Tag Archives: primary orality

The Memory Code – Table of Contents

The Memory Code is often referred to, by those asking me about it, as ‘your Stonehenge book’. I have no doubt that the ideas about the purpose for Stonehenge will attract much of the attention, but it is only one chapter … Continue reading

Posted in Allen & Unwin, archaeology, carved stone balls, Chaco Canyon, Easter Island, indigenous memory systems, Memory Spaces, Nasca lines, primary orality, songlines, Stonehenge, The Memory Code | Tagged , , , , , | 12 Comments

Speaking about orality – it’s all about memory

I have now finished all the speaking engagements for the year. I am delighted with all the new friends and the wonderful feedback. The video of my talk in Brisbane last weekend should be on YouTube soon. Although people were … Continue reading

Posted in Cambridge University Press, indigenous memory systems, Knowledge and Power in Prehistoric Societies, memory, memory devices, mnemonics, orality, prehistory, primary orality, Stonehenge | Tagged , , , , , , , , , | Leave a comment

Speaking engagements – Knowledge and Power in Prehistoric Societies

I have been asked where people can hear me talk about indigenous memory systems and my theories about prehistoric monuments including Stonehenge. Knowledge and Power in Prehistoric Societies has only just been published by Cambridge University Press in the US … Continue reading

Posted in Cambridge University Press, Knowledge and Power in Prehistoric Societies, prehistory, primary orality, Stonehenge, Uncategorized | Tagged , , , , , | 2 Comments

The advance copies arrive

The wonderful moment when I first hold the book which represents years of obsessive pleasure. Thank you to LaTrobe University, my PhD supervisor Professor Sue Martin, Cambridge University Press, family, friends and most of all, my husband, Damian. All that … Continue reading

Posted in archaeology, Cambridge University Press, carved stone balls, indigenous memory systems, Knowledge and Power in Prehistoric Societies, memory, mnemonics, Poverty Point, primary orality, stone circles, Stonehenge, writing non-fiction | Tagged , , , | Leave a comment

Launch – Knowledge and Power in Prehistoric Societies

The launch date of my book has been set. Exciting times ahead. Knowledge and Power in Prehistoric Societies: orality, memory and the transmission of culture will be launched: On: Friday 3 July, 2015, 12 midday. At: LaTrobe University Co-op Bookshop … Continue reading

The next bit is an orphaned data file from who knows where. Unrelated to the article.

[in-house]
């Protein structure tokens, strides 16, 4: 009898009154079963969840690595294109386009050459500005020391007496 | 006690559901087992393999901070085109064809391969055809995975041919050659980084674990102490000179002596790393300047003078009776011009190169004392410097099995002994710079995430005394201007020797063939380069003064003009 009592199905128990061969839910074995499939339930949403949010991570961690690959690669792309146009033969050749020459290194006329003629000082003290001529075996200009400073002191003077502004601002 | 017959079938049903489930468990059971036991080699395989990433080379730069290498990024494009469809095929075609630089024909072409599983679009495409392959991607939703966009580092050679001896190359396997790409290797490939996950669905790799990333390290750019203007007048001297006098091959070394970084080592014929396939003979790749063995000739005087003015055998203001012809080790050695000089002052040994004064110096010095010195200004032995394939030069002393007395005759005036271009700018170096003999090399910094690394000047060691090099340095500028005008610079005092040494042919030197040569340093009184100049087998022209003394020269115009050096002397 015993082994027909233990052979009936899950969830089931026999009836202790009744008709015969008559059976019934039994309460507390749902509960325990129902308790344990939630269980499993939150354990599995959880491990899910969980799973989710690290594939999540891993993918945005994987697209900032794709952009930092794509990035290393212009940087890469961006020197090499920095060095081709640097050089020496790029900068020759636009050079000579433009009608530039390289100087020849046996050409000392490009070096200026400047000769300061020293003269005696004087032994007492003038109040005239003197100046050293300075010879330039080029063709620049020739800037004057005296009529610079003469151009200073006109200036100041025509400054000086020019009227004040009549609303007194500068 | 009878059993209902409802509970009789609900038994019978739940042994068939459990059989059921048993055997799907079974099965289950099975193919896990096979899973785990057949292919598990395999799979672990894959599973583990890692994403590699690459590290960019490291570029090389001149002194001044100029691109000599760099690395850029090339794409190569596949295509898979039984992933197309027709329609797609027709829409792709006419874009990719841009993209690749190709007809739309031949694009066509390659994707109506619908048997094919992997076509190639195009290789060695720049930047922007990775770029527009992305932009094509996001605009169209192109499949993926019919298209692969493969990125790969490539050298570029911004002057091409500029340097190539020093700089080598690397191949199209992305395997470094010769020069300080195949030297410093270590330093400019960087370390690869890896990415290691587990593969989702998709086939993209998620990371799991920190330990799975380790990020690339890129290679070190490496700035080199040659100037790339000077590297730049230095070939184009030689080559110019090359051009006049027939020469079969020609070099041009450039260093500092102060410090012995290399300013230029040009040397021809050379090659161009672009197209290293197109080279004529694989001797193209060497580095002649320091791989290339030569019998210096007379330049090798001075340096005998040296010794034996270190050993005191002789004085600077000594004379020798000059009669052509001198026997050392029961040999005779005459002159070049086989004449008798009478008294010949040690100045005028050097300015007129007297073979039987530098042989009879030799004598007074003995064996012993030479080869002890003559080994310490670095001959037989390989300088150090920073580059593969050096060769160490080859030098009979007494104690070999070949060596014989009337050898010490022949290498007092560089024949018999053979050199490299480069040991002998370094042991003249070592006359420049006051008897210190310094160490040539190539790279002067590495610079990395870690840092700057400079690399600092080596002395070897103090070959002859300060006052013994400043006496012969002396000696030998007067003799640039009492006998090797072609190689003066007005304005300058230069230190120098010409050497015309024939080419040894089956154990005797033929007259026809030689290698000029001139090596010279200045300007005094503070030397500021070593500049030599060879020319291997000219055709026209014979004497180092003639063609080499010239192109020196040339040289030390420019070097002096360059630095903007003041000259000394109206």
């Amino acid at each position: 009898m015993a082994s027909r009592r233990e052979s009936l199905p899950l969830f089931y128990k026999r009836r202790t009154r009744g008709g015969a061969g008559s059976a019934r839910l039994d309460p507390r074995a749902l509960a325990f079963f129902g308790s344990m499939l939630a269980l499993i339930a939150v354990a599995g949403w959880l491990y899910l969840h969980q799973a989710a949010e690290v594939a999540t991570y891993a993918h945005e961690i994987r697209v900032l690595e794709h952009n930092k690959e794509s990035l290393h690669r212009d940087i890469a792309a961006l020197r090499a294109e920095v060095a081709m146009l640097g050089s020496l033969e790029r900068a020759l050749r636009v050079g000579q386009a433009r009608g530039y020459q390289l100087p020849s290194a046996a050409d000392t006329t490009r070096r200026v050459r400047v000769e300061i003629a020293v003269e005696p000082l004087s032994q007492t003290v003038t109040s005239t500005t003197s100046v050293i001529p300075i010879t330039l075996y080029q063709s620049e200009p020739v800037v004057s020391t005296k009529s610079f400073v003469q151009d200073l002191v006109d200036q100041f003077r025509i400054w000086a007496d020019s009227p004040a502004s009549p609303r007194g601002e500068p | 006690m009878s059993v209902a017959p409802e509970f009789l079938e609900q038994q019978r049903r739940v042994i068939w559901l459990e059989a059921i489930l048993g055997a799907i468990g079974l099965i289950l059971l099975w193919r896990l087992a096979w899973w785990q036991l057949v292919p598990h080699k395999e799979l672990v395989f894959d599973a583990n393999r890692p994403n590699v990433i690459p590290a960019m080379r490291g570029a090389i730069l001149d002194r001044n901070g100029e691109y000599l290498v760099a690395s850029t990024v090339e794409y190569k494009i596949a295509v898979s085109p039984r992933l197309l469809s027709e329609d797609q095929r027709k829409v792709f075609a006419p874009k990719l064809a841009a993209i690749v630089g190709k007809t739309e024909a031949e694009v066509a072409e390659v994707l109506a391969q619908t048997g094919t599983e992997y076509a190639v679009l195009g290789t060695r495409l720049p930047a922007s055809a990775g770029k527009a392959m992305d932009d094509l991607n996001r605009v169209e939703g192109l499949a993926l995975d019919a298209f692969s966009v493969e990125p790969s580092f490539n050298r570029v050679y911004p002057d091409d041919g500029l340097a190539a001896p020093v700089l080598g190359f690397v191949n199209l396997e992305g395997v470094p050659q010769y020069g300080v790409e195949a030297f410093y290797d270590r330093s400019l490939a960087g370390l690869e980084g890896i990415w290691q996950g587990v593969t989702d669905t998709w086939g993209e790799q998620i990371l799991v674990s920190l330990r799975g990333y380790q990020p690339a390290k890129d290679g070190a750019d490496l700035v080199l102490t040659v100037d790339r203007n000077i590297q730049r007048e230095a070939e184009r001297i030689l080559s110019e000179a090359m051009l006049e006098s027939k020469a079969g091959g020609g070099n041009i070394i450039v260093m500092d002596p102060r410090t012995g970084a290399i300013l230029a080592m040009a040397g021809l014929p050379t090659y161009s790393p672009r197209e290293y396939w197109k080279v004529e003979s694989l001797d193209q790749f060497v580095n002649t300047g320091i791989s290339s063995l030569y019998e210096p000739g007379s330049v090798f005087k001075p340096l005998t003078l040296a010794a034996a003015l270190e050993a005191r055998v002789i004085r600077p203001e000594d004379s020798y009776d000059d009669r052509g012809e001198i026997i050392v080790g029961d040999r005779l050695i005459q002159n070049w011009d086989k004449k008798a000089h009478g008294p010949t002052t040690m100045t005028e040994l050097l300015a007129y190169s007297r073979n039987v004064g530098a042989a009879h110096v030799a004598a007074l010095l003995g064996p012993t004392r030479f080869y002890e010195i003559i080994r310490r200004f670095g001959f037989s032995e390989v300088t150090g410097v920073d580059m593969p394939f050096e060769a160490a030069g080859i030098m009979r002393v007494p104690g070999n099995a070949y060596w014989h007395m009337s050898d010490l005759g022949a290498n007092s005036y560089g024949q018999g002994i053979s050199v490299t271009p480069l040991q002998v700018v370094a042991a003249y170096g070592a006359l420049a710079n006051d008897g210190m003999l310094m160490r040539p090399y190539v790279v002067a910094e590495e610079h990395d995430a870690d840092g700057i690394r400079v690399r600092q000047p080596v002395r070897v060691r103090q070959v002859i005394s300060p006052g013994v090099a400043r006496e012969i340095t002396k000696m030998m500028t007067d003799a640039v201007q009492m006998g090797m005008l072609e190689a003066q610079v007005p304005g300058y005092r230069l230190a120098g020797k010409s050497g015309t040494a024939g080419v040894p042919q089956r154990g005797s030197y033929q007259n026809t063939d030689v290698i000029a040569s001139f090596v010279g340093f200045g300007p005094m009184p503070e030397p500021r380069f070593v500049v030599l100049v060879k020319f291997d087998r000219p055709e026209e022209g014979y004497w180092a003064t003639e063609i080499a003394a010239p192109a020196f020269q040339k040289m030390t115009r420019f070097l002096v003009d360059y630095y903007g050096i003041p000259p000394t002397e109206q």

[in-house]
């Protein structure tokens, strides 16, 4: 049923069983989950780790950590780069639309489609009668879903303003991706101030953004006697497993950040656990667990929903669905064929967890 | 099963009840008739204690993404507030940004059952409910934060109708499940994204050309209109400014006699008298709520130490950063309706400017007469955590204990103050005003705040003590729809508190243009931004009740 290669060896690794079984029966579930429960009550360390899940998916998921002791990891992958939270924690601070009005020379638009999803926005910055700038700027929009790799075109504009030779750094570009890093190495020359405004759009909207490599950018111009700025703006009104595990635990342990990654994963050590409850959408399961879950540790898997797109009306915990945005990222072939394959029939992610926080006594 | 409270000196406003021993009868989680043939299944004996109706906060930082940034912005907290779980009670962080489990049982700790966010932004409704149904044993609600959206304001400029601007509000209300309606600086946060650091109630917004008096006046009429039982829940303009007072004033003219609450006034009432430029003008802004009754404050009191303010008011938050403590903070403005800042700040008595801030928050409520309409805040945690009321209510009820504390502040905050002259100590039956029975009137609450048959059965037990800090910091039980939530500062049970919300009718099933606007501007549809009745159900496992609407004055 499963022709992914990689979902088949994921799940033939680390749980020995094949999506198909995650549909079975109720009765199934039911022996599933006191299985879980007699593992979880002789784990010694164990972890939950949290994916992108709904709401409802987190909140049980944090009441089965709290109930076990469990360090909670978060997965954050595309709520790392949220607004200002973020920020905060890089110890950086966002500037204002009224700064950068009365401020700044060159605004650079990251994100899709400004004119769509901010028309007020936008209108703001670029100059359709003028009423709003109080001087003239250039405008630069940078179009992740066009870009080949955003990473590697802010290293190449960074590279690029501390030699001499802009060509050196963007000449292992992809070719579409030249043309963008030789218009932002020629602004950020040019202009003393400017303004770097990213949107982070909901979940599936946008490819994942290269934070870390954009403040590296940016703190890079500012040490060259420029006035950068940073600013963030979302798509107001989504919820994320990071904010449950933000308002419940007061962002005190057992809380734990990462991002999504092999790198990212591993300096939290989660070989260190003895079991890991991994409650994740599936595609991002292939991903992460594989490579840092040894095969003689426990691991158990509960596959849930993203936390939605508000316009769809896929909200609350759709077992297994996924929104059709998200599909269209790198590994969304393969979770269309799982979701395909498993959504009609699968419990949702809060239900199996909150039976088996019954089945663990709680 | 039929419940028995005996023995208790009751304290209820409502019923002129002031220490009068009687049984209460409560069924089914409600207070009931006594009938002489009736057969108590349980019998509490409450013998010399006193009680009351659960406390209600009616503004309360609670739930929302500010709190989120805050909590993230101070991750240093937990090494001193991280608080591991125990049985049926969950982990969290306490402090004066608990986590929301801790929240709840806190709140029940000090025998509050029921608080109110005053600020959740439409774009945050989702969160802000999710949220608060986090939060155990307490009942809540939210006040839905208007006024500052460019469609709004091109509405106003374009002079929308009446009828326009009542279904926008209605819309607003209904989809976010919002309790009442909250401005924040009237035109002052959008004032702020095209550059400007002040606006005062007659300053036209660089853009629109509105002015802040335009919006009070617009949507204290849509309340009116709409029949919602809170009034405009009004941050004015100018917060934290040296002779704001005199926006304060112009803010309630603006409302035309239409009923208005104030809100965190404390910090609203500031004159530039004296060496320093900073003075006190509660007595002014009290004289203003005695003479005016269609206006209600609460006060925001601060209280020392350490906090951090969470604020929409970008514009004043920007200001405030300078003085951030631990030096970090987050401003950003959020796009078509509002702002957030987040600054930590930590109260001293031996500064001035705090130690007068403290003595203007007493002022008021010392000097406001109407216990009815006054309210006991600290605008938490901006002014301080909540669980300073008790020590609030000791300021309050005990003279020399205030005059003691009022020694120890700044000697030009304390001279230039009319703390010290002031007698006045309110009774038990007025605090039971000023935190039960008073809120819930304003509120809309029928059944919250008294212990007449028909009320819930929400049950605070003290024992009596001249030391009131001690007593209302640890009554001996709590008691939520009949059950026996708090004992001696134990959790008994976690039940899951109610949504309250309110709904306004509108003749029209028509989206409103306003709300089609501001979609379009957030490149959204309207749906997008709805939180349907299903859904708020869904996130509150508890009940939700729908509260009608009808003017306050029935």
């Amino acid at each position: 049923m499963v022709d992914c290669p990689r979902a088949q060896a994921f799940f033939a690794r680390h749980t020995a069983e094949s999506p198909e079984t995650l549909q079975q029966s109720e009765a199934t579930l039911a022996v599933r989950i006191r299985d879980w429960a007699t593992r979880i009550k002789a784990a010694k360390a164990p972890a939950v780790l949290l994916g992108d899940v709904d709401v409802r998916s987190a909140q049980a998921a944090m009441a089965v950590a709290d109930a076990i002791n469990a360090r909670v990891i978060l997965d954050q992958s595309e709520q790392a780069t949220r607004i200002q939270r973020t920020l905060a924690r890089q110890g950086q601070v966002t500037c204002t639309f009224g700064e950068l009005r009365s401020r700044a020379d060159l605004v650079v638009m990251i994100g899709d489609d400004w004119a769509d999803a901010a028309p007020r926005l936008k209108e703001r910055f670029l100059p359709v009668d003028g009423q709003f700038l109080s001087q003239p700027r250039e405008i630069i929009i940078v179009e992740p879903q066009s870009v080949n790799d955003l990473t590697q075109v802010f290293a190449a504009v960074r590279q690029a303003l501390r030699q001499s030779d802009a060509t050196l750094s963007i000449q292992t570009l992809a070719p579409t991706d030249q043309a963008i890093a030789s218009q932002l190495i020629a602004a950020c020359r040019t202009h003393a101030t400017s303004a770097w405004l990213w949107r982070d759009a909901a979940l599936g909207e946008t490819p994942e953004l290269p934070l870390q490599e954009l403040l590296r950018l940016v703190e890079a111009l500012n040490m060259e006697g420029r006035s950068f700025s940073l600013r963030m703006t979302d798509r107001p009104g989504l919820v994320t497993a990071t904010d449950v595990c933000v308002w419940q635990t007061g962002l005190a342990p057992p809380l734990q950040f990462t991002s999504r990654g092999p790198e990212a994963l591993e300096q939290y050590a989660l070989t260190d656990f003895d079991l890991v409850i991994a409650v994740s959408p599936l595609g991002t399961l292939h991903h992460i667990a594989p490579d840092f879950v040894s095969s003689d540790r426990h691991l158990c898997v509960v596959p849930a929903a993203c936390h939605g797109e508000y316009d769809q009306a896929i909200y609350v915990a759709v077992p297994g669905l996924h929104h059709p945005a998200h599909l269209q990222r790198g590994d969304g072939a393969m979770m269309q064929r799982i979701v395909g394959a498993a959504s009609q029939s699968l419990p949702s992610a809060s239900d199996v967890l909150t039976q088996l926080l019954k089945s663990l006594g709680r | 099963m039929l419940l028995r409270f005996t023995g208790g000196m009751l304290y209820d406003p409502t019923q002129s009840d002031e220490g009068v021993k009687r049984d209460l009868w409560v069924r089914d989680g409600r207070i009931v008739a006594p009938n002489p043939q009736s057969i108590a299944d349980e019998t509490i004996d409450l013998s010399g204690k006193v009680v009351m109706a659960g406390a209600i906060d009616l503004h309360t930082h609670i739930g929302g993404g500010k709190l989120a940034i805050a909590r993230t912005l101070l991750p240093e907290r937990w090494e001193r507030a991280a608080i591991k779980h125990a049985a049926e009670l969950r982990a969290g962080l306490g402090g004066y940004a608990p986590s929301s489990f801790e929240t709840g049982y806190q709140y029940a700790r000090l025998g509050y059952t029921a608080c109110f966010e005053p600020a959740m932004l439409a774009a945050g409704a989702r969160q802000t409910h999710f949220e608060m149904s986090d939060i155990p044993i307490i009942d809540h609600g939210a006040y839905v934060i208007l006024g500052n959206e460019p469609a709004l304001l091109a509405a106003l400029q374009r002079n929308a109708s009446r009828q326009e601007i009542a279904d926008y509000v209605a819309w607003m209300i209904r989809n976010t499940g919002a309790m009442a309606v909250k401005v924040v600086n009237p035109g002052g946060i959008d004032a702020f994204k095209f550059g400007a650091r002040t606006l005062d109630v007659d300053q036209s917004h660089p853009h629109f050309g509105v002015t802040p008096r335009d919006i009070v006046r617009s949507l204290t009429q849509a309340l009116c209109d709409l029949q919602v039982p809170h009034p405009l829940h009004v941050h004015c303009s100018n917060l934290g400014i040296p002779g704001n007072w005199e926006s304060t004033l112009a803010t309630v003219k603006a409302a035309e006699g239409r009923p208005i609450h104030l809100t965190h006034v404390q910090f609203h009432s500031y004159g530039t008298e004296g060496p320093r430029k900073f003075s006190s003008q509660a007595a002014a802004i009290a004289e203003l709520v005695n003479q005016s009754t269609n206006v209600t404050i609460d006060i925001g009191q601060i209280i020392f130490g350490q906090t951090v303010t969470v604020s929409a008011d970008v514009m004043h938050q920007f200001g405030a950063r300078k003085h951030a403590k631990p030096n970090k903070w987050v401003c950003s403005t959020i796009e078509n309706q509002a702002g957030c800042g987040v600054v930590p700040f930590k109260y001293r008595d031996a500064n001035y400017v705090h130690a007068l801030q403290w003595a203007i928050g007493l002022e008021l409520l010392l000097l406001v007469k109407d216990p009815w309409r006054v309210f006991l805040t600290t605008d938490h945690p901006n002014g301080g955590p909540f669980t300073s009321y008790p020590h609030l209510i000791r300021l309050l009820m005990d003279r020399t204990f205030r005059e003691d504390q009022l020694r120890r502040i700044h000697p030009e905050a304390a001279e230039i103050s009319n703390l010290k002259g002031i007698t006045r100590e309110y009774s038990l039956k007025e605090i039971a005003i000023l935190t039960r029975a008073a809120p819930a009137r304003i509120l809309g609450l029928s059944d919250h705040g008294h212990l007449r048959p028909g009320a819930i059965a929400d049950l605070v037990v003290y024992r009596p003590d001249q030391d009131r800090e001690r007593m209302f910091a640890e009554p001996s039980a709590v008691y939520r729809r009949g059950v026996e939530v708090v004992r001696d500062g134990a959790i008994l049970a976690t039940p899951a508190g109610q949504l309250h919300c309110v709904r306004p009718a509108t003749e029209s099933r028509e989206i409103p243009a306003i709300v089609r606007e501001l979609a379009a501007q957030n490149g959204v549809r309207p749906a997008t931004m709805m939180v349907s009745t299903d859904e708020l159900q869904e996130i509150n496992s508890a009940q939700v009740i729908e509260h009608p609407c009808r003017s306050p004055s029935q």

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It’s finished – a strange feeling of loss

I have sent back the page proofs. I have done the last correction. After seven years of nurturing my baby every day, there is nothing more I can do. The book is now completely under the control of Cambridge University … Continue reading

Posted in Cambridge University Press, Knowledge and Power in Prehistoric Societies, prehistory, primary orality, writing non-fiction | Tagged , , , , , | Comments Off on It’s finished – a strange feeling of loss

Orality – why it is so important for prehistoric archaeologists

Primary orality is what you have when you don’t have literacy. It is often commented that prehistoric cultures didn’t leave a written record. What is almost never mentioned is that cultures which had no contact with writing did have an alternative. They had … Continue reading

Posted in archaeologists, archaeology, Australian Aboriginal, indigenous memory systems, lukasa, memory, Memory Spaces, mnemonics, mythology, orality, prehistory, primary orality, Yolngu | Tagged , , , , , , , , , , , | 2 Comments

Archaeological interpretation needs to include knowledge systems

I am not denying that ancient people, like many modern people, believed in lots of superstitions. What I am arguing as loudly as I can is that they wouldn’t have survived without a massive store of practical information. All my … Continue reading

Posted in archaeology, cult sites, indigenous memory systems, Israel, Knowledge and Power in Prehistoric Societies, Memory Spaces, orality, primary orality, ritual sites | Tagged , , , , , | Leave a comment

That wonderful moment when the book is real

It is the moment that I see a book’s cover that I know it is real and all the work has been worth it. I don’t have an advance copy yet, but Cambridge University Press have put it on Amazon … Continue reading

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